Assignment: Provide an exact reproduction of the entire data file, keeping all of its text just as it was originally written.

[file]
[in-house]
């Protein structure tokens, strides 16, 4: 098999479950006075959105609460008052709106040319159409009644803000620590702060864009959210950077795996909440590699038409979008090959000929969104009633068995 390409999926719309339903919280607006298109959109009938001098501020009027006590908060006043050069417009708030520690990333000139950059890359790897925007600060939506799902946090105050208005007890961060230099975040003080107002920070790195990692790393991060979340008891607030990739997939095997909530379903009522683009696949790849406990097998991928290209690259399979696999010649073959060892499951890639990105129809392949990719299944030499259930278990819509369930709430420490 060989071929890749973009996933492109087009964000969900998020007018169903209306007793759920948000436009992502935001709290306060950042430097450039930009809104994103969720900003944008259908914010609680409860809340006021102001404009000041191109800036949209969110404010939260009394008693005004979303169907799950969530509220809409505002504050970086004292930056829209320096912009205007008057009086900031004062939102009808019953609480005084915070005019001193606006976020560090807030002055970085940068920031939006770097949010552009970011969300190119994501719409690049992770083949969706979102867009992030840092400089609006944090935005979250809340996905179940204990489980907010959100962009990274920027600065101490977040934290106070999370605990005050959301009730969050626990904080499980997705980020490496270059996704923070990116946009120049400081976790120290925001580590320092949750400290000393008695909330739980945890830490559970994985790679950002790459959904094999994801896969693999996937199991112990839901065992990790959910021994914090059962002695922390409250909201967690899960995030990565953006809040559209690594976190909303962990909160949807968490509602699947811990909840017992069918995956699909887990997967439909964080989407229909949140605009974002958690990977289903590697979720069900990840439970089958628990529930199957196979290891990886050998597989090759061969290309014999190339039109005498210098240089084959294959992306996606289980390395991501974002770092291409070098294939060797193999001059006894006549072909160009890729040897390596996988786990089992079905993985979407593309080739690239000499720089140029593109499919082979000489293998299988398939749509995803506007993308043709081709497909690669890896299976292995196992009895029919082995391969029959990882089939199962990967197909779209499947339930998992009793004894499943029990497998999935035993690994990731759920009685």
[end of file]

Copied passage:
[in-house]
């Protein structure tokens, strides 16, 4: 098999479950006075959105609460008052709106040319159409009644803000620590702060864009959210950077795996909440590699038409979008090959000929969104009633068995 390409999926719309339903919280607006298109959109009938001098501020009027006590908060006043050069417009708030520690990333000139950059890359790897925007600060939506799902946090105050208005007890961060230099975040003080107002920070790195990692790393991060979340008891607030990739997939095997909530379903009522683009696949790849406990097998991928290209690259399979696999010649073959060892499951890639990105129809392949990719299944030499259930278990819509369930709430420490 060989071929890749973009996933492109087009964000969900998020007018169903209306007793759920948000436009992502935001709290306060950042430097450039930009809104994103969720900003944008259908914010609680409860809340006021102001404009000041191109800036949209969110404010939260009394008693005004979303169907799950969530509220809409505002504050970086004292930056829209320096912009205007008057009086900031004062939102009808019953609480005084915070005019001193606006976020560090807030002055970085940068920031939006770097949010552009970011969300190119994501719409690049992770083949969706979102867009992030840092400089609006944090935005979250809340996905179940204990489980907010959100962009990274920027600065101490977040934290106070999370605990005050959301009730969050626990904080499980997705980020490496270059996704923070990116946009120049400081976790120290925001580590320092949750400290000393008695909330739980945890830490559970994985790679950002790459959904094999994801896969693999996937199991112990839901065992990790959910021994914090059962002695922390409250909201967690899960995030990565953006809040559209690594976190909303962990909160949807968490509602699947811990909840017992069918995956699909887990997967439909964080989407229909949140605009974002958690990977289903590697979720069900990840439970089958628990529930199957196979290891990886050998597989090759061969290309014999190339039109005498210098240089084959294959992306996606289980390395991501974002770092291409070098294939060797193999001059006894006549072909160009890729040897390596996988786990089992079905993985979407593309080739690239000499720089140029593109499919082979000489293998299988398939749509995803506007993308043709081709497909690669890896299976292995196992009895029919082995391969029959990882089939199962990967197909779209499947339930998992009793004894499943029990497998999935035993690994990731759920009685």